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Gene Review

EFMR  -  epilepsy, female restricted, with mental...

Homo sapiens

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Disease relevance of EFMR


Psychiatry related information on EFMR


High impact information on EFMR

  • Advances in molecular biology and genetics have implicated defects in certain types of voltage-gated calcium channels and their ancillary subunits as important players in this form of epilepsy [10].
  • Burst firing is thought to play an important role in the synchronized activity of the thalamus observed in absence epilepsy, but may also underlie a wider range of thalamocortical dysrhythmias [11].
  • Here we report a genetic locus associated with a human syndrome of coexistent generalized epilepsy and paroxysmal dyskinesia on chromosome 10q22 and show that a mutation of the alpha subunit of the BK channel causes this syndrome [12].
  • Calcium-sensitive potassium channelopathy in human epilepsy and paroxysmal movement disorder [12].
  • We propose that enhancement of BK channels in vivo leads to increased excitability by inducing rapid repolarization of action potentials, resulting in generalized epilepsy and paroxysmal dyskinesia by allowing neurons to fire at a faster rate [12].

Chemical compound and disease context of EFMR


Biological context of EFMR

  • Assignment of the EFMR disease locus (EFMR) to the X chromosome indicates that selective involvement of females in X-linked disease may in some instances result from male sparing rather than male lethality [1].
  • Localization of a gene for partial epilepsy to chromosome 10q [18].
  • Patients with earlier onset tended to have a phenotype of progressive myoclonus epilepsy and larger expansions [7].
  • Current concepts in neurology. Partial epilepsy [19].
  • Vaginal ultrasonography was performed to determine ovarian size, and serum sex-hormone concentrations were measured in 41 women with epilepsy and menstrual disturbances, 57 women with epilepsy and regular menstrual cycles, and 51 normal women [13].

Anatomical context of EFMR


Associations of EFMR with chemical compounds


Physical interactions of EFMR


Regulatory relationships of EFMR

  • We performed a case control association study in 155 patients with nonlesional temporal lobe epilepsy and 202 controls and found that PDYN promotor low-expression L-alleles confer an increased risk for temporal lobe epilepsy in patients with a family history for seizures [33].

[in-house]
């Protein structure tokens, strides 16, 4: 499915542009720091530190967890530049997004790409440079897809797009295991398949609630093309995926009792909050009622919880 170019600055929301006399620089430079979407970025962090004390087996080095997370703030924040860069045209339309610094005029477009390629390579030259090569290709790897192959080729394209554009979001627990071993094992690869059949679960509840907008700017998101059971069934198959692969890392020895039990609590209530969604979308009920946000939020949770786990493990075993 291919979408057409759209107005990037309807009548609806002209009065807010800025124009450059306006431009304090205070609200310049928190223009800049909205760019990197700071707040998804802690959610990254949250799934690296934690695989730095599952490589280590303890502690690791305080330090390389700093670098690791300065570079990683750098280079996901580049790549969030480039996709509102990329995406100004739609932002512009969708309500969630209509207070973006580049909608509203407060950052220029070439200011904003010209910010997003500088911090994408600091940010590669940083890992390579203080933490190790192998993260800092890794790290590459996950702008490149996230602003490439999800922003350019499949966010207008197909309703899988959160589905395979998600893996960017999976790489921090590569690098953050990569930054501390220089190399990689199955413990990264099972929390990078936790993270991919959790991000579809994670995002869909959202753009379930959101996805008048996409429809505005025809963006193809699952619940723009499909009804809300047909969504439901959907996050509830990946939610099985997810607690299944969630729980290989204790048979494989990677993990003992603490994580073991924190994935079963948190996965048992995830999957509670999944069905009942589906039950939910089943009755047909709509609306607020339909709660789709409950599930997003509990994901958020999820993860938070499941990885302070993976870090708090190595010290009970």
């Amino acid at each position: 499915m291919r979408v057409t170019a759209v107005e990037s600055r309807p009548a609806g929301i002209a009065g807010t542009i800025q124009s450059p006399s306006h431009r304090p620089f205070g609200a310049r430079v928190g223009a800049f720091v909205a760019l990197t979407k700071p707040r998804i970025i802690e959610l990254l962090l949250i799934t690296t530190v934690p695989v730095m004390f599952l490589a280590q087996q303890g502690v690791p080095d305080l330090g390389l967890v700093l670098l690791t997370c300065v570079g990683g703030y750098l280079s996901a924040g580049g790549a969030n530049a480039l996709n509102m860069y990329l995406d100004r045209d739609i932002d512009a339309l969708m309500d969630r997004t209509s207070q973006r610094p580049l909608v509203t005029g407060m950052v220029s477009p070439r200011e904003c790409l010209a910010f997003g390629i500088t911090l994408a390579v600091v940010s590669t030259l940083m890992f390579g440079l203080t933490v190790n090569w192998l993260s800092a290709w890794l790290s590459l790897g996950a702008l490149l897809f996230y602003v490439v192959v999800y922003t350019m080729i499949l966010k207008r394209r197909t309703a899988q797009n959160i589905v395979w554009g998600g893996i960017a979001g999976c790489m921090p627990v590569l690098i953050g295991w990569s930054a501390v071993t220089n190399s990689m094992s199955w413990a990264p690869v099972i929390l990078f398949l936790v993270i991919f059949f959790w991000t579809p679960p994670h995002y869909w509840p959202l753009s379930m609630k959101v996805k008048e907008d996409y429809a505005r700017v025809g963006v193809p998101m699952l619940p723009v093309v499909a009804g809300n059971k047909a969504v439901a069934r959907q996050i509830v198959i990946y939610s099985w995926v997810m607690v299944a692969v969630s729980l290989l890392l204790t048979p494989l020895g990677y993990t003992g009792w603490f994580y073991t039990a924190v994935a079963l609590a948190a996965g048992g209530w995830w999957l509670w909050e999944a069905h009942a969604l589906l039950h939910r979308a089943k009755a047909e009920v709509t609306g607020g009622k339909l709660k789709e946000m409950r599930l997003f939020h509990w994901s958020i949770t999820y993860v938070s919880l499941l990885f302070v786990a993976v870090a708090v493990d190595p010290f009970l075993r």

• Changes in thyrotropin-releasing hormone levels in hippocampal subregions induced by a model of human temporal lobe epilepsy: effect of partial and complete kindling [34].
  • Reduced cystatin B activity correlates with enhanced cathepsin activity in progressive myoclonus epilepsy [35].
  • In epileptogenesis-related brain areas, including the hippocampus, BDNF is up-regulated in the course of the development of epilepsy and induces a collapse of balanced excitation and inhibition, eventually exerting its epileptogenic effects [36].
  • These findings suggested that Gastrodia elata regulated the AP-1 expression via the JNK signaling pathway in KA-induced epilepsy [37].

Other interactions of EFMR


Analytical, diagnostic and therapeutic context of EFMR

  • Mutation analyses identified five missense mutations in EFHC1 that cosegregated with epilepsy or EEG polyspike wave in affected members of six unrelated families with JME and did not occur in 382 control individuals [41].
  • The risk of seizure recurrence during drug tapering and after the discontinuation of antiepileptic drug therapy in children with epilepsy is not different whether the medications are tapered over a six-week or a nine-month period [42].
  • As compared with a matched control group, 99 patients with epilepsy but no other initial neurologic impairment were of similar socioeconomic status and had similar rates of passing an examination given after 12 years of school [43].
  • We conducted a population-based retrospective cohort study of 30,420 subjects 16 to 90 years of age, with and without epilepsy or diabetes mellitus [44].
  • Indeed, specific antagonists of NMDA receptors effectively block spatial learning, long-term potentiation and some animal models of chronic epilepsy [45].


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  13. Polycystic ovaries and hyperandrogenism in women taking valproate for epilepsy. Isojärvi, J.I., Laatikainen, T.J., Pakarinen, A.J., Juntunen, K.T., Myllylä, V.V. N. Engl. J. Med. (1993) [Pubmed]
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  15. Autoantibodies to glutamic acid decarboxylase in a patient with stiff-man syndrome, epilepsy, and type I diabetes mellitus. Solimena, M., Folli, F., Denis-Donini, S., Comi, G.C., Pozza, G., De Camilli, P., Vicari, A.M. N. Engl. J. Med. (1988) [Pubmed]